ER44-45 (emphasis added; citations omitted).

The clear — and, as we shall show, grossly misleading — implication of the italicized quotation in this passage is that Proposition 8’s proponents offered no evidence or other authority in support of society’s procreative interest in marriage. The effect of this implication was to create the false impression that the district judge had little or no choice but to rule as he did, for Proposition 8’s proponents supposedly failed to muster any real defense of Proposition 8. That false implication just happened to comport with plaintiffs’ public-relations offensive: As one of plaintiffs’ counsel put it in sowing confusion in a national television interview, “they [Proposition 8’s proponents] said during the course of the trial they didn’t need to prove anything, they didn’t have any evidence, they didn’t need any evidence.”[1] That false implication was also regurgitated by commentators assessing the district judge’s opinion.[2]

Let’s put the passage highlighted by the district judge in its proper context.

At closing argument, counsel for proponents began by stating that “the historical record leaves no doubt … that the central purpose of marriage in virtually all societies and at all times has been to channel potentially procreative sexual relationships into enduring stable unions to increase the likelihood that any offspring will be raised by the man and woman who brought them into the world.” Trial Tr. 3028:13-19. Proponents’ counsel cited numerous Supreme Court (and other) cases that reflect this understanding. Trial Tr. 3027-3028.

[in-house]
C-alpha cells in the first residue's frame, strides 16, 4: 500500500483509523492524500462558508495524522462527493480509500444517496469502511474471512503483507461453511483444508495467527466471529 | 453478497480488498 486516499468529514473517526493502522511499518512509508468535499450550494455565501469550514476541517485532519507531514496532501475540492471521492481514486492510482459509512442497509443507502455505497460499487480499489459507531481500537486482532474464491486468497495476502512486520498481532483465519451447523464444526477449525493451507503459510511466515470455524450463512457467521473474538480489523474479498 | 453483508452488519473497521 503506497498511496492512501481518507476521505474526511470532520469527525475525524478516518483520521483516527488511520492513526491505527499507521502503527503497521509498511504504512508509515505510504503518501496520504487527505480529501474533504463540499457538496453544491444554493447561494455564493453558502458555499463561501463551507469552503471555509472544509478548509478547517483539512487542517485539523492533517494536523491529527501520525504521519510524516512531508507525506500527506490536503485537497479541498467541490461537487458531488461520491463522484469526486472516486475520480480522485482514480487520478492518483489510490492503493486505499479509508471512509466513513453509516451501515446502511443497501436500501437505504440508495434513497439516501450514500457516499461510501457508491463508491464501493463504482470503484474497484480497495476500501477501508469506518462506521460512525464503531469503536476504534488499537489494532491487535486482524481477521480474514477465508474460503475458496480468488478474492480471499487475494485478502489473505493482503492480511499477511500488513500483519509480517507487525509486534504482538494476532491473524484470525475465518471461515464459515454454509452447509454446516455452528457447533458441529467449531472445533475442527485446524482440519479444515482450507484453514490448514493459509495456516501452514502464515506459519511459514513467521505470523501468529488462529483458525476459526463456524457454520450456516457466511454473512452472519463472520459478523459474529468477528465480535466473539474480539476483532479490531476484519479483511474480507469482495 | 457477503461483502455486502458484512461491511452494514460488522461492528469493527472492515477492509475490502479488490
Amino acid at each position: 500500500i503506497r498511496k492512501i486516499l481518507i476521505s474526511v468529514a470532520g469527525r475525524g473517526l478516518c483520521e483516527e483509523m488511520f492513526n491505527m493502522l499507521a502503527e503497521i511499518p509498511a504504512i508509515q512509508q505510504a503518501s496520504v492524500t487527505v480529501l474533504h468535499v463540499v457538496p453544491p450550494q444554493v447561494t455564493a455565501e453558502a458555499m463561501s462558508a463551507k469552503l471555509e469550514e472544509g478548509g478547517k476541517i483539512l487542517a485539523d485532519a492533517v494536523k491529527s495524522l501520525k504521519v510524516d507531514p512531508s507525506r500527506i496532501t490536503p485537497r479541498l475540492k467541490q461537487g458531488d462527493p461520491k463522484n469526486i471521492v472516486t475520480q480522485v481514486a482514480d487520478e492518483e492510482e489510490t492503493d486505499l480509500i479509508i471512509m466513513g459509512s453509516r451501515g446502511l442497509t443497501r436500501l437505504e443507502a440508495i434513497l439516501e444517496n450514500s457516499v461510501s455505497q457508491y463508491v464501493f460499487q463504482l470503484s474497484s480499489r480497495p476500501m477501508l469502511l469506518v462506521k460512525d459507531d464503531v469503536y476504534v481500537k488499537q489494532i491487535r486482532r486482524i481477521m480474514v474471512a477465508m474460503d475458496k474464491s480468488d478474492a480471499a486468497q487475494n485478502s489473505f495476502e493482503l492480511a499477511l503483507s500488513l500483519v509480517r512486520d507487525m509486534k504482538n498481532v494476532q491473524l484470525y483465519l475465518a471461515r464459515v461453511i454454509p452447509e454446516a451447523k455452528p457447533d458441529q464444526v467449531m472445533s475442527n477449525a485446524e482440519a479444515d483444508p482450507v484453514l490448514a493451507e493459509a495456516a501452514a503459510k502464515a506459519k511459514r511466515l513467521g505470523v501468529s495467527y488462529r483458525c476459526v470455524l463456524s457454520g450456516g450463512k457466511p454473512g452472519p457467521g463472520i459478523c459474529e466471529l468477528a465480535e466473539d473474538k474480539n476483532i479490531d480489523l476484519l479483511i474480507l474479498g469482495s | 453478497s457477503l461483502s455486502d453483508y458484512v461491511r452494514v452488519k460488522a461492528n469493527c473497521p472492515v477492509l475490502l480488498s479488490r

When proponents’ counsel stated that “the evidence shows overwhelmingly that … responsible procreation is really at the heart of society’s interest in regulating marriage,” ER349:5-8 (emphasis added), the district judge asked, “What was the witness who offered the testimony? What was it and so forth?” ER349:14-15. Counsel began his response:

The evidence before you shows that sociologist Kingsley Davis, in his words, has described the universal societal interest in marriage and definition as social recognition and approval of a couple engaging in sexual intercourse and marrying and rearing offspring. [Emphasis added.]

Counsel then cited William Blackstone’s statements — which were also in evidence submitted at the trial — that the relation of husband and wife and the “natural impulse” of man to “continue and multiply his species” are “confined and regulated” by society’s interests; that the “principal end and design” of marriage is the relationship of “parent and child”; and that it is “by virtue of this relation that infants are protected, maintained, and educated.” ER349-350.

As proponents’ counsel proceeded to work his way through “eminent authority after eminent authority” — all in evidence submitted at the trial — the district judge interrupted him to ask the peculiar question, “I don’t mean to be flip, but Blackstone didn’t testify. Kingsley Davis didn’t testify. What testimony in this case supports the proposition?” ER350:16-18 (emphasis added). (We address this peculiar question, and related confusion, in our sixth point in Part III below.) Counsel responded to the district judge’s question:

Your Honor, these materials are before you. They are evidence before you…. But, your Honor, you don’t have to have evidence for this from these authorities. This is in the cases themselves. The cases recognize this one after another. [ER350:19-351:1 (emphasis added).]